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The Life and Correspondence of Robert Southey
Robert Southey to John Rickman, 6 June 1804

Vol. I Contents
Early Life: I
Early Life: II
Early Life: III
Early Life: IV
Early Life: V
Early Life: VI
Early Life: VII
Early Life: VIII
Early Life: IX
Early Life: X
Early Life: XI
Early Life: XII
Early Life: XIII
Early Life: XIV
Early Life: XV
Early Life: XVI
Early Life: XVII
Ch. I. 1791-93
Ch. II. 1794
Ch. III. 1794-95
Ch. IV. 1796
Ch. V. 1797
Vol. II Contents
Ch. VI. 1799-1800
Ch. VII. 1800-1801
Ch. VIII. 1801
Ch. IX. 1802-03
Ch. X. 1804
Ch. XI. 1804-1805
Vol. III Contents
Ch. XII. 1806
Ch. XIII. 1807
Ch. XIV. 1808
Ch. XV. 1809
Ch. XVI. 1810-1811
Ch. XVII. 1812
Vol. IV Contents
Ch. XVIII. 1813
Ch. XIX. 1814-1815
Ch. XX. 1815-1816
Ch. XXI. 1816
Ch. XXII. 1817
Ch. XXIII. 1818
Ch. XXIV. 1818-1819
Vol. IV Appendix
Vol. V Contents
Ch. XXV. 1820-1821
Ch. XXVI. 1821
Ch. XXVII. 1822-1823
Ch. XXVIII. 1824-1825
Ch. XXIX. 1825-1826
Ch. XXX. 1826-1827
Ch. XXXI. 1827-1828
Vol. V Appendix
Vol. VI Contents
Ch. XXXII. 1829
Ch. XXXIII. 1830
Ch. XXXIV. 1830-1831
Ch. XXXV. 1832-1834
Ch. XXXVI. 1834-1836
Ch. XXXVII. 1836-1837
Ch. XXXVIII. 1837-1843
Vol. VI Appendix
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“Keswick, June 6. 1804.
“Dear Rickman,

“Here I am at length, at least all that remains of me,—the skin and bones of Robert Southey. Being now at rest, and, moreover, egregiously hungry, the flesh which has been expended in stage-coaches and in London streets, will soon be replaced. Dulce est actorum meminisse—laborum will not so fully conclude the line as my meaning wishes. Labour enough I had; but there are other things besides my labour in London to be remembered,—more pleasurable in themselves, but not making such pleasurable recollections, because they are to be wished for again.

“However, I found excellent society awaiting me at home;—Florian de Ocampo and Ambrosio Novales,—thirteen of the little quartos, bringing down Spanish history to the point where Prudencio de
Ætat. 29. OF ROBERT SOUTHEY. 289
Sandoval takes it up, and where I also begin the full tide of my narration. Novales was the correspondent of Keserdius, into whose work you once looked, and was, like him, an excellent Latinist, and a patient, cautious, martyr-murdering antiquary, an excellent weeder of lies wherever they were to be found. In company with these came the four folios of the Bibliotheca Hispanica; there is affixed a portrait of the late King, so exquisitely engraved and so exquisitely ugly, that I know not whether it be most honourable to Spain to have advanced so far in the arts, or disgraceful to have exercised them upon such a fool’s pate. I am sure Duppa will laugh at his Catholic Majesty, but whether an interjection of admiration at the print, or the laugh (which is the next auxiliary part of speech to the ohs and ahs, interjections), will come first, is only to be decided by experiment.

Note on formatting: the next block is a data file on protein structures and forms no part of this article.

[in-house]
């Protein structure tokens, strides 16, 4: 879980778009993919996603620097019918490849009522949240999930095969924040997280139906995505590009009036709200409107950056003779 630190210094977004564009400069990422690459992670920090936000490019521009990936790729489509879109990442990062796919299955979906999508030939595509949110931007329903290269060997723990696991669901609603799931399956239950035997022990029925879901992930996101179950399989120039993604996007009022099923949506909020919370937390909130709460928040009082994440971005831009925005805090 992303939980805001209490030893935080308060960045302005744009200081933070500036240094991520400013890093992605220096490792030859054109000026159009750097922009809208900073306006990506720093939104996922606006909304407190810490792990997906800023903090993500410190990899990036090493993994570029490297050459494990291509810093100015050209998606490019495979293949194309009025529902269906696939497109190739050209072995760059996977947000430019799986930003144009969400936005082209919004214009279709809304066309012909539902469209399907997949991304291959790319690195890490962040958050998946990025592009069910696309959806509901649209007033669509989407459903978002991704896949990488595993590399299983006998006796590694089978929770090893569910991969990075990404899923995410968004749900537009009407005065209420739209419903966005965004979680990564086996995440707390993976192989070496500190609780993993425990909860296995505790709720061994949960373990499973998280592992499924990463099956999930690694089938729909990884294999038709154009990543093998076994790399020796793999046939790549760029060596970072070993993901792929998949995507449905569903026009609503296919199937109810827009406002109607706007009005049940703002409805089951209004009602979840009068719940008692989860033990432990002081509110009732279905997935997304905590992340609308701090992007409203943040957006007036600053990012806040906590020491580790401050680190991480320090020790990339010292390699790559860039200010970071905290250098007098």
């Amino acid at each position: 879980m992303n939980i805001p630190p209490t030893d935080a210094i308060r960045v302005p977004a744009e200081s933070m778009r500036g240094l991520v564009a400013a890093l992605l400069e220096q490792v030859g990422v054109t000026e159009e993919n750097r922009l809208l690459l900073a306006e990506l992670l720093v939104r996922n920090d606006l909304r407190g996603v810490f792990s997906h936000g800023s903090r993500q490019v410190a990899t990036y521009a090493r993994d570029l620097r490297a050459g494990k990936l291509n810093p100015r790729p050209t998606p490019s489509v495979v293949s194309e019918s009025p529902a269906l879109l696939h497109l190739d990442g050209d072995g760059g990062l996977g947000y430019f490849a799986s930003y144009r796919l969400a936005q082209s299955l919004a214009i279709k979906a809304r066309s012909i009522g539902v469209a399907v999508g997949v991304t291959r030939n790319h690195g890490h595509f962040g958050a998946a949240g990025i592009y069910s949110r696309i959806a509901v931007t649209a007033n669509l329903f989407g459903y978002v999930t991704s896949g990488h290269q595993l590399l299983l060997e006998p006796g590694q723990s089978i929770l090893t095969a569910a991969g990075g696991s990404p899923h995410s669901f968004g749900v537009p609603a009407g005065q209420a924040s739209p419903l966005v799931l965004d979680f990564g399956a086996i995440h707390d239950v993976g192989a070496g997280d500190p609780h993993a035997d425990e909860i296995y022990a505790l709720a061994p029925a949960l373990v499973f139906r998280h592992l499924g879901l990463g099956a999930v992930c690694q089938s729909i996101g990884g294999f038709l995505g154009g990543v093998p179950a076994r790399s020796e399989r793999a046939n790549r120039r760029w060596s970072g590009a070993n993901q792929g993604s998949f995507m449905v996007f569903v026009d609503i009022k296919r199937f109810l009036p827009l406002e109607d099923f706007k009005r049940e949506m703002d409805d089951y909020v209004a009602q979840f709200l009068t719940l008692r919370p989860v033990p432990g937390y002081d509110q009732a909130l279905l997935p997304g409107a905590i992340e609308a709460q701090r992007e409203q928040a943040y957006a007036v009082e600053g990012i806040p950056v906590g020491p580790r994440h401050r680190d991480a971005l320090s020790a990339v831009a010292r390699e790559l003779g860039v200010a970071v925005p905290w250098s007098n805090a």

“. . . . . You will read the Mabinogion, concerning which I ought to have talked to you. In the last, that most odd and Arabian-like story of the Mouse, mention is made of a begging scholar, that helps to the date; but where did the Kimbri get the imagination that could produce such a tale! That enchantment of the bason hanging by the chain from heaven, is in the wildest spirit of the Arabian Nights. I am perfectly astonished that such fictions should exist in Welsh: they throw no light on the origin of romance, every thing being utterly dissimilar to what we mean by that term; but they do open a new world of fiction; and if the date of their language be fixed about the twelfth or thirteenth century, I cannot but think the
mythological substance is of far earlier date, very probably brought from the east by some of the first settlers or conquerors. If
William Owen will go on and publish them, I have hopes that the world will yet reward him for his labours. Let Sharon* make his language grammatical, but not alter their idiom in the slightest point. I will advise him about this, being about to send him off a parcel of old German or Theotistic books of Coleridge’s, which will occasion a letter. . . . .

“God bless you!
R. S.”